The Sun, our closest star, shows activity powered by magnetic fields, and this activity, sometimes in the form of solar storms, drives the particles that make up the solar wind which in its turn can create auroras on Earth.

“Seeing a flare on Mira A suggests that magnetic fields also have a role to play for red giants’ winds,” says Wouter Vlemmings.

Sharp-eyed Alma spots a gigantic flare on famous red giant star
Alma on the Chajnantor Plateau, located at an altitude of 5000 meters in the Chilean Andes. 
The large antennas have a diameter of 12 metres, while 12 smaller antennas have a
 diameter of 7 metres. This photo was taken in December 2012, four months prior to
 the Alma inauguration [Credit: Clem & Adri Bacri-Normier/ESO]

The new images give astronomers their sharpest ever view of Mira B, which is so close to its companion that material flows from one star to the other.

“This is our clearest view yet of gas from Mira A that is falling towards Mira B” says Eamon O’Gorman, astronomer at Chalmers and member of the team.

The observations were carried out as part of Alma’s first long-baseline observations. By placing the telescope’s antennas at their maximum distance from each other, Alma reached its maximum resolution for the first time. Mira was one of several targets in the campaign, alongside a young solar system, a gravitationally lensed galaxy and an asteroid. Now Wouter Vlemmings and his team plan new observations of Mira and other similar stars.

“Alma has shown us details on the surface of Mira for the first time. Now we can begin to discover our closest red giants in detail that hasn’t previously been possible,” he says.

Source: Chalmers University of Technology [May 29, 2015]



Related articles

Climate change likely to turn up heat on koalas

A changing climate means that by 2070 koalas may no longer call large parts of inland Australia home,...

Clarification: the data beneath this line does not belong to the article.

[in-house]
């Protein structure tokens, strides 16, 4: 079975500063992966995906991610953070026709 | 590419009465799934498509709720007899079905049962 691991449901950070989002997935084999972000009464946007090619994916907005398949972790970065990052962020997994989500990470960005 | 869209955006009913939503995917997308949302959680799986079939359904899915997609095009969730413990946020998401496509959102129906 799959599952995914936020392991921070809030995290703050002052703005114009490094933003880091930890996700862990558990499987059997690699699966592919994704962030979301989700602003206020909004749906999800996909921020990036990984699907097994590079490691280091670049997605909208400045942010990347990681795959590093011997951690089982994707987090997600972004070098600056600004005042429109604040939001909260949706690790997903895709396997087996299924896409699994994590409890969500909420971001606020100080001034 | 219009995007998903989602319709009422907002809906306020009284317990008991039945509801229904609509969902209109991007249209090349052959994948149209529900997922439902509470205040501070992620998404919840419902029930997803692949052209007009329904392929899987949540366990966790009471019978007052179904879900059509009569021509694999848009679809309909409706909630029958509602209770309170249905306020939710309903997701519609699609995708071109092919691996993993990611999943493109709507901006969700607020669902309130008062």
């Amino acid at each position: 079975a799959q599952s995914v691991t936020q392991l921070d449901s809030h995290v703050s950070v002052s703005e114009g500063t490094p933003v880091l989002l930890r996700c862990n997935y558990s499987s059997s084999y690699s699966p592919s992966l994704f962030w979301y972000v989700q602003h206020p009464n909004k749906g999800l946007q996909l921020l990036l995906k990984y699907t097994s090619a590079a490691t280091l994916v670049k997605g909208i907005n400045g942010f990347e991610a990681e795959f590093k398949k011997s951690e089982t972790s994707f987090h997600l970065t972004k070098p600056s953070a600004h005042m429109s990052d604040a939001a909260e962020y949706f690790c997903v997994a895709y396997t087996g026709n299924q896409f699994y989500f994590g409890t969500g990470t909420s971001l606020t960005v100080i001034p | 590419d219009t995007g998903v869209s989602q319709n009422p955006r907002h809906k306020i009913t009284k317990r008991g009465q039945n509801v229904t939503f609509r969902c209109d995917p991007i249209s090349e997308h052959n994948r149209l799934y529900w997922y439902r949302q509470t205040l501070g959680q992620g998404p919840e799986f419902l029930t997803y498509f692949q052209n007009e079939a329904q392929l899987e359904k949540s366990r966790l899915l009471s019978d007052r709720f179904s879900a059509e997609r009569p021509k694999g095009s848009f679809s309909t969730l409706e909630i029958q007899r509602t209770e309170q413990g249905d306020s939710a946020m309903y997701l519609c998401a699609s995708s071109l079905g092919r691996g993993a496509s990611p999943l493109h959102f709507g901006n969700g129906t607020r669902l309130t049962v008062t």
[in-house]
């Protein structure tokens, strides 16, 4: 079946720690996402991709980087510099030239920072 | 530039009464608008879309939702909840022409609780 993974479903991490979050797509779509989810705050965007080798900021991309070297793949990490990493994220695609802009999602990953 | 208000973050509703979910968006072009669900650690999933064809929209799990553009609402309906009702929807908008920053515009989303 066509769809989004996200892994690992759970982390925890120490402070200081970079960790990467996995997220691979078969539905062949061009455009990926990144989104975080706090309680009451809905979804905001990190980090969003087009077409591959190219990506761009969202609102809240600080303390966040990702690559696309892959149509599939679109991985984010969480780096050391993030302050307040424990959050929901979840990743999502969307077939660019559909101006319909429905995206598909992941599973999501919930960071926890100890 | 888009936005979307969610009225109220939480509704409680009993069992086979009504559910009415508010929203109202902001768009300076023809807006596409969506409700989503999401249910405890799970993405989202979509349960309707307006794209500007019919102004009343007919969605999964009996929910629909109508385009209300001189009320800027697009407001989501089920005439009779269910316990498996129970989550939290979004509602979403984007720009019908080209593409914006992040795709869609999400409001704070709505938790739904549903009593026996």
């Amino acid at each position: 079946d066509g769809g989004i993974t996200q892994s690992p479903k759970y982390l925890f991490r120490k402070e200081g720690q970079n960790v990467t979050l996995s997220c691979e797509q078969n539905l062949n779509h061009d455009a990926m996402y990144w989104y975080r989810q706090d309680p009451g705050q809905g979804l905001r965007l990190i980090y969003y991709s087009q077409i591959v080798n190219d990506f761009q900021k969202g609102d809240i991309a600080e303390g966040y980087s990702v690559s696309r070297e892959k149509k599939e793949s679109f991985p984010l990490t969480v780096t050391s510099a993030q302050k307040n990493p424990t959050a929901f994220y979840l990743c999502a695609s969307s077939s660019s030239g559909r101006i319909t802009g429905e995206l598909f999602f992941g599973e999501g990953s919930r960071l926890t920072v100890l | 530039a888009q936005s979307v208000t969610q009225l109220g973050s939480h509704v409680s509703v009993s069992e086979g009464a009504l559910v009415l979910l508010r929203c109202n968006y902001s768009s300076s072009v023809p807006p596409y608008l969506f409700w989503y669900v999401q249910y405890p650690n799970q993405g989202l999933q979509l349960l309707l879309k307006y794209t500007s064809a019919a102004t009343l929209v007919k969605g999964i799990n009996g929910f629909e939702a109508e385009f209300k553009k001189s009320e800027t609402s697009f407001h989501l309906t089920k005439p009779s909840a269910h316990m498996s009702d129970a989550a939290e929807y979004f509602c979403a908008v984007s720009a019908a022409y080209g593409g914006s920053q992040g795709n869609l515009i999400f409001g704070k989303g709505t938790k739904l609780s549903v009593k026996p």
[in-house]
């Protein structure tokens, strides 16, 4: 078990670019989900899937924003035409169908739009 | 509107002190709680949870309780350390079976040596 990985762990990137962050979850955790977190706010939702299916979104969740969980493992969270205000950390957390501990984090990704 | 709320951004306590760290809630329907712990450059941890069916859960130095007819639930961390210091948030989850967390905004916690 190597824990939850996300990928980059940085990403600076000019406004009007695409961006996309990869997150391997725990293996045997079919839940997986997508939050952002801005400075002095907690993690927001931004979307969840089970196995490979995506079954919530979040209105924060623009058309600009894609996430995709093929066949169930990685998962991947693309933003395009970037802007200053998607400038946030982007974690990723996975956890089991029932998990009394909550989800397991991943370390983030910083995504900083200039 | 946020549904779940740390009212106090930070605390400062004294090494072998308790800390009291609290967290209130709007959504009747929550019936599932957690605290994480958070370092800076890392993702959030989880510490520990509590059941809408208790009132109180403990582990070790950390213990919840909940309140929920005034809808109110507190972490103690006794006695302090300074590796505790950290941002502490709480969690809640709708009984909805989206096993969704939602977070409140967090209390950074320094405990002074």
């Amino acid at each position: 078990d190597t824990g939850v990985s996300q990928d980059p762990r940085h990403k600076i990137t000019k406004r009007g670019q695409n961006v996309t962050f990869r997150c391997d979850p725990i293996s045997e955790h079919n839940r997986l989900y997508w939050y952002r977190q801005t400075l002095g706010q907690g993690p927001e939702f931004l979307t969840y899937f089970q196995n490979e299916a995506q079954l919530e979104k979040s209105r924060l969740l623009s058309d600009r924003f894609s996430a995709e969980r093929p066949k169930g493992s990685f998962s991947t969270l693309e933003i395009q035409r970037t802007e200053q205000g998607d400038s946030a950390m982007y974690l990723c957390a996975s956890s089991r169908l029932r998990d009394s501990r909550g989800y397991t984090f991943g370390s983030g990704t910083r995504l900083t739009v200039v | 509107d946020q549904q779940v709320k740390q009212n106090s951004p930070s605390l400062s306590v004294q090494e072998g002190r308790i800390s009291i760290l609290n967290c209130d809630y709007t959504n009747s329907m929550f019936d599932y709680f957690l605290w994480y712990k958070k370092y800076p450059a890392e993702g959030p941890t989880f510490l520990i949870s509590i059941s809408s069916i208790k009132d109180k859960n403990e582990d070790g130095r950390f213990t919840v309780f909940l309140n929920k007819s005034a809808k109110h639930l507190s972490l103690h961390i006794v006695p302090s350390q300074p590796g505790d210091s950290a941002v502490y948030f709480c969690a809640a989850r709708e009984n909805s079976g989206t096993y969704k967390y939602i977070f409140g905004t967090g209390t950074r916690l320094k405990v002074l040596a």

Possible whole mammoth skeleton located in Idaho

Archaeologists in Idaho have uncovered the tusks and skull of a massive Columbian mammoth in Idaho, and scientists...

Rising CO2 emissions pose ‘intoxication’ threat to world’s ocean fish

UNSW Australia researchers have found that carbon dioxide concentrations in seawater could reach levels high enough to make...

Ancient theatre in southern Crete to be excavated

An excavation will take place at the site where the ancient theatre of Hierapetra is located, according to...

Fastest ever unbound star in our galaxy discovered

A fast-moving unbound star discovered by astronomers at Queen's University Belfast has broken the galactic speed record. Pictorial representation...

Campi Flegrei volcano eruption possibly closer than thought

The Campi Flegrei volcano in southern Italy may be closer to an eruption than previously thought, according to...

Oldest recorded solar eclipse helps date the Egyptian pharaohs

Researchers have pinpointed the date of what could be the oldest solar eclipse yet recorded. The event, which...

Roman temple’s raised platform unearthed in ancient Nicomedia

Excavation works in the northwestern Turkish province of Kocaeli’s İzmit district have revealed 17-stepped platform of a temple...